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More Swedes having three kids: study

TT/Rebecca Martin · 23 Jun 2011, 10:25

Published: 23 Jun 2011 10:25 GMT+02:00

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The trend, which has been pointing upward since the 1990’s, came as a surprise to the demographers behind the study.

“We were expecting a dip in third-child births considering Swedish women are choosing to wait longer before they have their first baby,” Lotta Persson of SCB told news agency TT.

Today, the average age for a Swedish women to have her first baby is 29 and demographers therefore believed that this would mean an insufficient amount of fertile years to have a third child.

According to the study, many families had a third child in the beginning of the 1990’s, but the subsequent financial crisis led to a break in the trend toward the end of the decade.

The SCB demographers believe that the latest credit crunch may have a similar effect on the current trend.

“There was no increase between 2008 and 2009 and that could have been an effect of the financial crisis,” Persson told TT.

Factors that influence the choice seem to be education level, income, country of origin and neighbourhood demographics. But if one has a greater influence than the others is difficult to say, according to Persson.

“It is difficult to grade them as they can influence each other as well. Income certainly matters. It is those that have the highest income that are more likely to have kids, but also those with the lowest income, “ Persson told TT.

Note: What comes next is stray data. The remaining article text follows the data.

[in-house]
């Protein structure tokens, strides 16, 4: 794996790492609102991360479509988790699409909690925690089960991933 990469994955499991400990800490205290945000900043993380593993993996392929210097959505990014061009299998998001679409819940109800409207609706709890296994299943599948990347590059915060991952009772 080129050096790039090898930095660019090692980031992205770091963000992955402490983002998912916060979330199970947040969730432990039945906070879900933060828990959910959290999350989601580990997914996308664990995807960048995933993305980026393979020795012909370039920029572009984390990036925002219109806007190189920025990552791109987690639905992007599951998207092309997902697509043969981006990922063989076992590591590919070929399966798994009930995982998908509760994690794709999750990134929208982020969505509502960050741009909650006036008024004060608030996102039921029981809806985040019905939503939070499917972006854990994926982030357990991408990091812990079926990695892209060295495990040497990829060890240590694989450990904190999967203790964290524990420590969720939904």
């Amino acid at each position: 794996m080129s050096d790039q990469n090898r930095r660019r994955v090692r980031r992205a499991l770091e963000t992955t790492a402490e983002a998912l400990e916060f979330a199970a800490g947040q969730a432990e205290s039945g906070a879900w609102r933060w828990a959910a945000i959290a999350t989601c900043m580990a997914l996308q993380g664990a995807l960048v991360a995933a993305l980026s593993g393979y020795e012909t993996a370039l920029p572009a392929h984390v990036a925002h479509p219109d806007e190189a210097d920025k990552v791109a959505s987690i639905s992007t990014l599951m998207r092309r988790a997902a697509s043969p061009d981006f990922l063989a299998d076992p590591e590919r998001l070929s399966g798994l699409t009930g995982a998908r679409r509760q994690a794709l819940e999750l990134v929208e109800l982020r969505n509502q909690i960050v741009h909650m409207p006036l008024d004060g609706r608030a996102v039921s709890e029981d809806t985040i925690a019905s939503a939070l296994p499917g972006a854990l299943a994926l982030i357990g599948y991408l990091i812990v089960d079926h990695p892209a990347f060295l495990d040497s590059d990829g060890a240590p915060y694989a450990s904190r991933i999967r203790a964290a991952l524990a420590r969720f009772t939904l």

Level of education generally affects income and it’s therefore common that people with a high level of secondary education have more than two children. But it is also quite usual among those with a low level of secondary education.

New Swedes tend to have a third child, and people living in larger cities or in areas where many families with children reside, are more likely want more than two children.

However, sometimes even those who live in areas with few children have an increased tendency to have a third child. This particularly applies to mothers of two children who live in owner-occupied apartments (bostadsrätter) in metropolitan areas.

Story continues below…

The trend could mean that SCB will have to revise their predictions on the fertility figure of Swedish women.

The fertility figure, which is a measure of how many children women have on average, is set at 2 per woman. Demographers had predicted that this figure would drop to 1.8 over a number of years.

But according to Persson, this figure might now have to be revised.

TT/Rebecca Martin (news@thelocal.se)

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Your comments about this article

12:22 June 23, 2011 by canuk
hahahah, i was thinking the same thing, in malmö a lot of 'new swedes' like to have 5 or 6 kids a piece.....
12:32 June 23, 2011 by Elias06
its amazing THELOCAL may publish an article about SWEDES POOPING more than once a day, you can be sure to read sick comments from sick people puting it on foreigners are you guys paid for making these comments ?
12:55 June 23, 2011 by DavidtheNorseman